There’s an interim time of development here. . . . a shadow history of the Pacific Northwest, that not many people are fully aware of.
I happened to work for a young man who informed me about his studies – the research he’d been doing for the Ph.D thesis he was working on at the time.
It was on the history of the unions in the Pacific Northwest . . . I showed interest in what he was speaking of and mentioned the unique but great movie I’d recently watched – “Matewan”, and later asked him if the WOW hall here in Eugene had anything to do with the left-wing unions; his eyes lit up and he proceeded to tell me “yea; it was; it was the old Workers of the World Union hall” and how it all came about.
Back in the early tooling up of Detroit and the industrialization of the eastern U.S., building unions, specifically the IWW, the old “Workers of the World”, the communist unionizing, was a force that had to be reckoned with.
As they began their strikes, and began to become successful because of what they considered to be low wages and poor working conditions, the companies ended up hiring company-thugs and strikes and the subsequent confrontations erupted into violence. As the anger and violence grew, and when the arson and bombings began, the law was called in, but the union activists just disappeared moving on, to another union organizing project; because of suspecting the crossing of state lines, the FBI was called in to look for them in other states where there was also union activities.
Eventually, those on the “wanted lists” had to run and hide, going deep underground. The best place turned out to be working here in the Pacific Northwest’s logging camps. It was a dangerous job, but they were rough and tough guys and they survived, moving from camp to camp where, as union brothers, they looked out for each other.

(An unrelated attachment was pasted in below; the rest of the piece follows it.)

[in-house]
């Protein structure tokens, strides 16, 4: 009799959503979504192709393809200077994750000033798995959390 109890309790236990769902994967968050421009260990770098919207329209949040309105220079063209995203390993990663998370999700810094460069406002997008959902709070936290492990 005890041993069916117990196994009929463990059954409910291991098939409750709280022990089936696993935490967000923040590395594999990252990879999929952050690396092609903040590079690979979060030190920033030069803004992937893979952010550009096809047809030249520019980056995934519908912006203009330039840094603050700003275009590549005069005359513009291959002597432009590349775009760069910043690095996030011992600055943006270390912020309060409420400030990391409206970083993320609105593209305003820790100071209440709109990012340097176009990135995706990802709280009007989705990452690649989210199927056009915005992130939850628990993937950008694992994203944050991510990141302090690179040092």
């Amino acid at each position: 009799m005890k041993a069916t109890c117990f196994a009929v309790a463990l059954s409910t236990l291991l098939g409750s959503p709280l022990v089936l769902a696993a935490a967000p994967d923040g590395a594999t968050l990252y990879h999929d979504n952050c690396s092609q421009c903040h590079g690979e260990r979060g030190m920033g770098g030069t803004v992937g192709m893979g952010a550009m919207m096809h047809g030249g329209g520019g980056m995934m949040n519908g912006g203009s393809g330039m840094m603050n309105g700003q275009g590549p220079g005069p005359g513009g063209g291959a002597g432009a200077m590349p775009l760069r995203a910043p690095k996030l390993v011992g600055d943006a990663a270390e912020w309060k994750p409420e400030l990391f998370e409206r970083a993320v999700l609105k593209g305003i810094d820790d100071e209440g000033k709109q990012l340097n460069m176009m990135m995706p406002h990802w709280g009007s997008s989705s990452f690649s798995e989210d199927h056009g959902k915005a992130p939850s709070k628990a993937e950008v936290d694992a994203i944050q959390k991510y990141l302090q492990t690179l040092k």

As things calmed down, over the decades, these radical leftists, having become comfortable here, came out of hiding and settled in here – many into the mainstream of society; some, like-minded leftists began communes, still known today as former Wobblies (IWW members) – one I know of, though warned by the feds to get out of the industrialized eastern part of the nation, is here now because of that and has a government contract, delivering mail.
They tended to be more liberal or progressive as they grew and settled in, and that societal atmosphere attracted like minded people here, resulting in the extreme political views of what is legitimately called “The Left Coast”.
I moved here during the onset of the recession of 1980; I had realized the area was pretty liberal, but didn’t know the history; I survived here by as a locksmith, which brought my attention to the high crime rate here; the liberal attitude had allowed drugs to be accepted and eventually legalized.
That, of course, attracted more users, and even more criminal types, which resulted in my profession being needed more . . . . the reason I was able to survive here, even during the recession.
As Paul Harvey would say, . . . . “And now you know, . . . the rest of the story.”